Athletes with syncope should have a complete medical history and physical examination and then have an electrocardiogram (ECG) and echocardiogram to complete the initial evaluation. The resting ECG and echocardiogram will identify or exclude many of the potential cardiac causes of syncope. The information gathered from these tests will then be used to determine if any additional diagnostic testing is needed.
Electrocardiogram (ECG). The ECG is usually done in the physician’s office and the results are immediately available. Electrodes are attached to the chest, arms, and legs and are used to make recordings of the heart’s electrical activity measured at the skin surface. In athletes with syncope, the ECG may be abnormal in 50% of cases, but will point to a specific cause of syncope in only a very small number of cases. Abnormalities that can be identified on the ECG that may be responsible for syncope include: long QT interval, pre-excitation or Wolff-Parkinson-White syndrome, pauses in the electrical activity, or heart block. It’s not so important that the athlete understand each of these possibilities; instead, any of these findings will prompt your physician to do additional diagnostic testing or to provide a specific treatment.
Echocardiogram. The echocardiogram is usually ordered by the physician and done in a cardiologist’s office or at the hospital. With the use of ultrasound, images are made of the heart that show the anatomy (structure) of the heart in great detail. The size of the heart chambers and heart walls can be made, the structure and function of the heart valves (aortic valve, mitral valve, pulmonary valve, tricuspid valve) can be determined, and estimates of the pressures in each of the heart chambers can be made. In the athlete without a history or physical findings that suggest cardiac disease, the chances of finding an abnormality with echocardiography are low, but not zero. Cardiac conditions that may cause syncope and which can be diagnosed with echocardiography include: aortic stenosis (narrowing of the aortic valve), benign tumors of the heart (eg, myxomas that obstruct blood flow in the heart), or hypertrophic obstructive cardiomyopathy (HOCM).
Holter monitoring. If the athlete reports an abnormal history of palpitations or if palpitations have immediately preceded the syncopal event—and if the ECG and echocardiogram do not suggest other cardiac diseases—holter monitoring may be useful to diagnose arrhtyhmias (abnormal heart rhythms) that may be responsible for syncope. With this test, the patient wears a tape recorder and several electrodes for a period of 24-72 hours and a recording is made of the heart’s electrical activity. The patient can often press a button to indicate symptoms such as palpitations that may later be correlated to the heart’s electrical activity at that moment. The Holter monitor may uncover atrial arrhythmias (often responsible for near-syncope) or ventricular arrhythmias (often responsible for syncope). This test may also show periods of heart block or pauses in the electrical activity that are not evident on the resting ECG.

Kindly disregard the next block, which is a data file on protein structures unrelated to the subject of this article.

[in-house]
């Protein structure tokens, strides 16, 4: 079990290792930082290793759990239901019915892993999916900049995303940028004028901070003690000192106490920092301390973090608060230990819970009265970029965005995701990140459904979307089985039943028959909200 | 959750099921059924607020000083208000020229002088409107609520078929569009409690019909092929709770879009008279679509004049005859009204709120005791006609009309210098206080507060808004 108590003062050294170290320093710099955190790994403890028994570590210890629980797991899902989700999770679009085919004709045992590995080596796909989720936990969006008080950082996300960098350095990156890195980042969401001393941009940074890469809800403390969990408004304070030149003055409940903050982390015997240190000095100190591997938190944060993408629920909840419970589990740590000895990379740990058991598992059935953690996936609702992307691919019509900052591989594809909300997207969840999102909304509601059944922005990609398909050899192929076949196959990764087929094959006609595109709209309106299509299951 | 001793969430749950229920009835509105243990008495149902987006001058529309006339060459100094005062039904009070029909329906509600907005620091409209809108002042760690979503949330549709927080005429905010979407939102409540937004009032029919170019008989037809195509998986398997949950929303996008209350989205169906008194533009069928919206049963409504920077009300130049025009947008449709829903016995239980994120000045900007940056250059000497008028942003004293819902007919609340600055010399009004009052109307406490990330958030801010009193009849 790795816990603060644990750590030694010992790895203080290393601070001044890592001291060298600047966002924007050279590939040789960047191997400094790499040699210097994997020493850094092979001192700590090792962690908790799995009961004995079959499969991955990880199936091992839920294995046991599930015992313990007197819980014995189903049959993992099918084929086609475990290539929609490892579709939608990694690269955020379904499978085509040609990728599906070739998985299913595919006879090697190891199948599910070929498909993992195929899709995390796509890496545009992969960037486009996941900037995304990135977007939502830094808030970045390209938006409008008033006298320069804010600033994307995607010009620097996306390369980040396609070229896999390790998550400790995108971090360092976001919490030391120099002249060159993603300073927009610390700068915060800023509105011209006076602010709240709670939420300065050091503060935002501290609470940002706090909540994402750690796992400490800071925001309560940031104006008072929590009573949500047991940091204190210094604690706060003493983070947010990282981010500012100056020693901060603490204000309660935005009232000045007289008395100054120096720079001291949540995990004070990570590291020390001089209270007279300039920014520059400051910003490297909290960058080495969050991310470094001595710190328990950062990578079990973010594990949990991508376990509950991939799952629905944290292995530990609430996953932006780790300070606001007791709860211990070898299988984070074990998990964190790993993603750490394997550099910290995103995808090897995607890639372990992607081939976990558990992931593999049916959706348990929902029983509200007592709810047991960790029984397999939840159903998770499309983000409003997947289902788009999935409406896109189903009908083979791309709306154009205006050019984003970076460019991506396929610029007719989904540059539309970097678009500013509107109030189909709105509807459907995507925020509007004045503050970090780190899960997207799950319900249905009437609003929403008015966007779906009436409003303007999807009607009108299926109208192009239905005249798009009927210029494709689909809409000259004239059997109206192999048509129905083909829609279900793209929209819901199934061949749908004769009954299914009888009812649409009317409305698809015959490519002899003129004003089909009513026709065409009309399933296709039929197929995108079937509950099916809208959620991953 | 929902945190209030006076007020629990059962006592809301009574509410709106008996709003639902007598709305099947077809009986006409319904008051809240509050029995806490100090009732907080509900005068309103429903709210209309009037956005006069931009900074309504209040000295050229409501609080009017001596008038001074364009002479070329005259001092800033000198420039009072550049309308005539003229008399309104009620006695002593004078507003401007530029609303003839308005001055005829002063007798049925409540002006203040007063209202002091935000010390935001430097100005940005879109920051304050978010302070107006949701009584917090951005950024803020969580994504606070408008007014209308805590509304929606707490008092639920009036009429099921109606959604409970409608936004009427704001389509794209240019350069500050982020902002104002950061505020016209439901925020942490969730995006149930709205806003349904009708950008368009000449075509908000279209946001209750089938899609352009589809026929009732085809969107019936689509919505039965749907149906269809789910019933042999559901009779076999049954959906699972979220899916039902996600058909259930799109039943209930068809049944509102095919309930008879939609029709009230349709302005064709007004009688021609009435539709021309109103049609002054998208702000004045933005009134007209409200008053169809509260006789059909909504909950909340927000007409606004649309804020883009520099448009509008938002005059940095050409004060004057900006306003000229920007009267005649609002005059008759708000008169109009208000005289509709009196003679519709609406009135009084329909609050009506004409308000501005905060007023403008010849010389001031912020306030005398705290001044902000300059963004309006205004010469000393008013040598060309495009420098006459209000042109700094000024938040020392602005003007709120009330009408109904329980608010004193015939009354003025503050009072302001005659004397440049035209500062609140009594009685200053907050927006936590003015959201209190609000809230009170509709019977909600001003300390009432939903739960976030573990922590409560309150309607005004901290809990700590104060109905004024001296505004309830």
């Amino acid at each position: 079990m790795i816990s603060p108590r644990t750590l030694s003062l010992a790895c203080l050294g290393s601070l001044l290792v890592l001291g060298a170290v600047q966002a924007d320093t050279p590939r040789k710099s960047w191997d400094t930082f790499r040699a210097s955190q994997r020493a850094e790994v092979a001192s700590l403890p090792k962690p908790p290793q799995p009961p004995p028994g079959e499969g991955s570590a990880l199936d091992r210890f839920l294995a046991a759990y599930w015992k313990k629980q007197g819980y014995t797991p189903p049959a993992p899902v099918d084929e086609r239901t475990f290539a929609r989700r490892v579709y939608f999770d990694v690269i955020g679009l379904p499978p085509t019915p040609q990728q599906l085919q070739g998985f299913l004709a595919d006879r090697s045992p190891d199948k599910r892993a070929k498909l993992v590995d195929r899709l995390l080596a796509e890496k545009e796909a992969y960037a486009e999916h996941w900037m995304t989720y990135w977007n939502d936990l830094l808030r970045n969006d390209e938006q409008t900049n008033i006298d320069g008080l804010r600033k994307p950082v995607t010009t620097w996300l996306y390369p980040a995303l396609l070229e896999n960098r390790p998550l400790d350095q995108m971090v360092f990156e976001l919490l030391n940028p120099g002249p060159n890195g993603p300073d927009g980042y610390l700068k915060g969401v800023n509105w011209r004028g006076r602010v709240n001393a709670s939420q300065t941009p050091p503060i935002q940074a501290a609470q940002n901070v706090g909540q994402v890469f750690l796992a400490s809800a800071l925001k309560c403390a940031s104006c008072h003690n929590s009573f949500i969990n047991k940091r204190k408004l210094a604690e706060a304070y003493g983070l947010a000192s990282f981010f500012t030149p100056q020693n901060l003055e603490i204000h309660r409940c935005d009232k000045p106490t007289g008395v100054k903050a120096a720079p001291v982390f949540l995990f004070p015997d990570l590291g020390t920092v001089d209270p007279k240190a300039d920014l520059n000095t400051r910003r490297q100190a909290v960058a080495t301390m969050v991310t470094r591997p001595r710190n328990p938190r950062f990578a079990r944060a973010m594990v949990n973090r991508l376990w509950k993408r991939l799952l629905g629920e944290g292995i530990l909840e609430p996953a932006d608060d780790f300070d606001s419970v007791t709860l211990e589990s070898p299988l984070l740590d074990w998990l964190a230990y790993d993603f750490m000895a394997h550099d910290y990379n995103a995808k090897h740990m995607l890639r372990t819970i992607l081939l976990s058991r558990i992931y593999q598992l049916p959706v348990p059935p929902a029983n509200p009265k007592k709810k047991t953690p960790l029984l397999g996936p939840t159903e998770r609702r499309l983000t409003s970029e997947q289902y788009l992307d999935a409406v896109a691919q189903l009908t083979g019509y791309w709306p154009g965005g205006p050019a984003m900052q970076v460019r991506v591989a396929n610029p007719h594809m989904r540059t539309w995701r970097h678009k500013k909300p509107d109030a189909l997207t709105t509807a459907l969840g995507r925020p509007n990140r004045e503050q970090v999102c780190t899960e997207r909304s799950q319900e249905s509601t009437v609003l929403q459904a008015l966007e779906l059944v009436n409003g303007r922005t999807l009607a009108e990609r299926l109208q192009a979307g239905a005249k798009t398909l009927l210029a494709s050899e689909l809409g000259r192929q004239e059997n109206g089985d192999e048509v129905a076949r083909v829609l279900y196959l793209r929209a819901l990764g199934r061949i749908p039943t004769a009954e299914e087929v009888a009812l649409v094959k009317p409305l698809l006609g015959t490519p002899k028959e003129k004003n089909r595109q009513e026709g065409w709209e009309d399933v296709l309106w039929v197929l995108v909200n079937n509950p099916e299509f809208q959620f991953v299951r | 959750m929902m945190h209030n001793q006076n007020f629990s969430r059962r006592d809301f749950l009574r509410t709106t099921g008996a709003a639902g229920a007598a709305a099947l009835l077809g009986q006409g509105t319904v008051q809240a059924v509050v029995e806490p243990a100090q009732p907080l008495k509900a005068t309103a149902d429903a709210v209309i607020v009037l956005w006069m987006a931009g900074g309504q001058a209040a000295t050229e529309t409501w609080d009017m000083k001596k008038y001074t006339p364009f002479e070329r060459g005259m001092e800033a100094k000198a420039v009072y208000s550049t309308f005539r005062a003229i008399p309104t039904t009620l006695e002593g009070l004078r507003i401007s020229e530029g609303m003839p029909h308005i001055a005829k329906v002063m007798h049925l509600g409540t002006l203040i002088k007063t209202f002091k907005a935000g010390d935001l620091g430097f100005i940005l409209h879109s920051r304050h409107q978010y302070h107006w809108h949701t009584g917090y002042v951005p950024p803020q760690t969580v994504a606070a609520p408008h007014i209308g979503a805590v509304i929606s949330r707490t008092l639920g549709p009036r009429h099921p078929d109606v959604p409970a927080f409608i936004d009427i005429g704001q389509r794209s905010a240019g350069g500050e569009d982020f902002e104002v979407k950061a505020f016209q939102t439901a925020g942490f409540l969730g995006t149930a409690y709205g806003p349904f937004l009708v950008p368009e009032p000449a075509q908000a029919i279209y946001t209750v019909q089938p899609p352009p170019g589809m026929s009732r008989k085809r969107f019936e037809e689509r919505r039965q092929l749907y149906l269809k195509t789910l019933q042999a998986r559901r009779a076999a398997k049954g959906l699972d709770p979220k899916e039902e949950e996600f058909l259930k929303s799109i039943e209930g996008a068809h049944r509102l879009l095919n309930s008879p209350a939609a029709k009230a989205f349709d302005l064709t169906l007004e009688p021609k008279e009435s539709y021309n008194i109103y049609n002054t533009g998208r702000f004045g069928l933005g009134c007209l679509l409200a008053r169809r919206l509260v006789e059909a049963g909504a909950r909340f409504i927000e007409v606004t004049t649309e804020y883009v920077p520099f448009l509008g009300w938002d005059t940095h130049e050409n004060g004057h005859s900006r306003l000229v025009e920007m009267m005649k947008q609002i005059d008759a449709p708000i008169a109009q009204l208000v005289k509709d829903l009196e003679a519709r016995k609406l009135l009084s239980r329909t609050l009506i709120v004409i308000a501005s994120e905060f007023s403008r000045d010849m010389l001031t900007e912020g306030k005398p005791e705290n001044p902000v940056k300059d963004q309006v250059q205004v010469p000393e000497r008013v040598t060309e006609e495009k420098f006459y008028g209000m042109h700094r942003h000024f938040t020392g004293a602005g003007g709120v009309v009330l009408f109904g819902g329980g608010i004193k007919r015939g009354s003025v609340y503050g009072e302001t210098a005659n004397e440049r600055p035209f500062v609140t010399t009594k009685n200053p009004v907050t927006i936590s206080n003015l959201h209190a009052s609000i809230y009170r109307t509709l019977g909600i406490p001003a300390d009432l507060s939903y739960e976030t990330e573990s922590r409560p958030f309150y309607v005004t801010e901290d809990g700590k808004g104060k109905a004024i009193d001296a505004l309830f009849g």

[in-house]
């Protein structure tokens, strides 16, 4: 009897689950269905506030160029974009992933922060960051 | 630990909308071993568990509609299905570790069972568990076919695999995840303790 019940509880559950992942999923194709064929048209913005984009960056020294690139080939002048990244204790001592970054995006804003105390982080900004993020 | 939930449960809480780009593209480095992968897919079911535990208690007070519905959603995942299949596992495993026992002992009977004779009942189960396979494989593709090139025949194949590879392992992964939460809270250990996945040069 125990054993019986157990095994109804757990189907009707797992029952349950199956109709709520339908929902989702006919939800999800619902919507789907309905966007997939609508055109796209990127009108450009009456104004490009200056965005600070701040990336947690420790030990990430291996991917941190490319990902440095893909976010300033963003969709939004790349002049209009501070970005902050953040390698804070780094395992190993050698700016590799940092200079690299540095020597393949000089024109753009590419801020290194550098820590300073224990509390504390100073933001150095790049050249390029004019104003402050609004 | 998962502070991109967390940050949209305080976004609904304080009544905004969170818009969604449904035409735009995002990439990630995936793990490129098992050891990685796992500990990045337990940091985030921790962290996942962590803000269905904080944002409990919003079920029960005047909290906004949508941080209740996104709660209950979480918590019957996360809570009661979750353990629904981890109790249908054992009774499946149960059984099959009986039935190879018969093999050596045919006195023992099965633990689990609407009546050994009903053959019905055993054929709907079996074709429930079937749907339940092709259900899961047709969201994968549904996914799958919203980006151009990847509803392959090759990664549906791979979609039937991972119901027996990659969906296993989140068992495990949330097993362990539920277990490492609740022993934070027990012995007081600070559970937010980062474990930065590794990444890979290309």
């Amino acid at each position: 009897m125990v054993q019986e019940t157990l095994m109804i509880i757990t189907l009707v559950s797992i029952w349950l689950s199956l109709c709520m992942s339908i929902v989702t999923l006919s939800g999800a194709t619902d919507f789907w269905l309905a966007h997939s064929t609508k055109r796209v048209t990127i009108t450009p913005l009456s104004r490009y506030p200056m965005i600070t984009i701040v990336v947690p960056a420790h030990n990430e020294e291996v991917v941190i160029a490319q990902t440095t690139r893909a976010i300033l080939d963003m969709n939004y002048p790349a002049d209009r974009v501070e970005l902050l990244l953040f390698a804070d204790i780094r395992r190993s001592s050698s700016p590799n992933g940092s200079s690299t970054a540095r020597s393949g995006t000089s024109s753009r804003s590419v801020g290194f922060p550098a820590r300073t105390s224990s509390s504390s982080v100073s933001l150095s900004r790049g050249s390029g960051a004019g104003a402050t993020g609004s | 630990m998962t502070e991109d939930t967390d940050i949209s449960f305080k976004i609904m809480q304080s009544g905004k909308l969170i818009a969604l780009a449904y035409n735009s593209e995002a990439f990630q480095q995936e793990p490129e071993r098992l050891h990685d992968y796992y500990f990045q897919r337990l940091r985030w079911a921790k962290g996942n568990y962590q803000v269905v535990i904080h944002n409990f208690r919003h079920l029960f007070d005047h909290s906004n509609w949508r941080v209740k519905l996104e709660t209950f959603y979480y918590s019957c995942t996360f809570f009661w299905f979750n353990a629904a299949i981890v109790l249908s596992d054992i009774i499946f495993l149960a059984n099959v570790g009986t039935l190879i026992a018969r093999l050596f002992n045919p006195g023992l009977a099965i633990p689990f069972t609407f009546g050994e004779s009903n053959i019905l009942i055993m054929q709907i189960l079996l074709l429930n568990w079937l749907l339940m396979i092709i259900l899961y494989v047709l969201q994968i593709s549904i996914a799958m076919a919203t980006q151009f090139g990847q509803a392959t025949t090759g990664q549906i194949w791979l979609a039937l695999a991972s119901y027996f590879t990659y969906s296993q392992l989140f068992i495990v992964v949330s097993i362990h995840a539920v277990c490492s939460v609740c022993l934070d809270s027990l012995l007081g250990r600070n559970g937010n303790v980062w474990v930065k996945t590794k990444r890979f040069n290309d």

Tilt-testing. For the athlete with syncope, and for whom the ECG and echocardiogram do not suggest a cardiac cause, tilt testing is the next appropriate diagnostic test. This test is used to establish the diagnosis of neurocardiogenic syncope and is done in a cardiologist’s office or at the hospital. The patient is strapped to a tilt table and measurements are made of the vital signs in various positions. Intravenous medications may be given to exaggerate the effects of the test and help the physician establish a diagnosis.
Other cardiac tests. A variety of additional diagnostic tests are available for patients in whom a cause for syncope cannot be determined on the basis of history, physical examination, ECG, echocardiogram, Holter monitoring, and tilt-table testing alone. Additional underlying cardiac diseases (that may be responsible for syncope) can be identified or excluded using: stress testing, cardiac catheterization, more extensive electrophysiologic testing, or the use of an implantable loop recorder (to make more extensive recordings of the heart’s electrical activity). If an athlete’s cause of syncope remains uncertain after the more basic tests—and particularly if syncope occurs with exertion—he should be referred to a cardiologist for evaluation and, possibly, one or more of these additional diagnostic tests.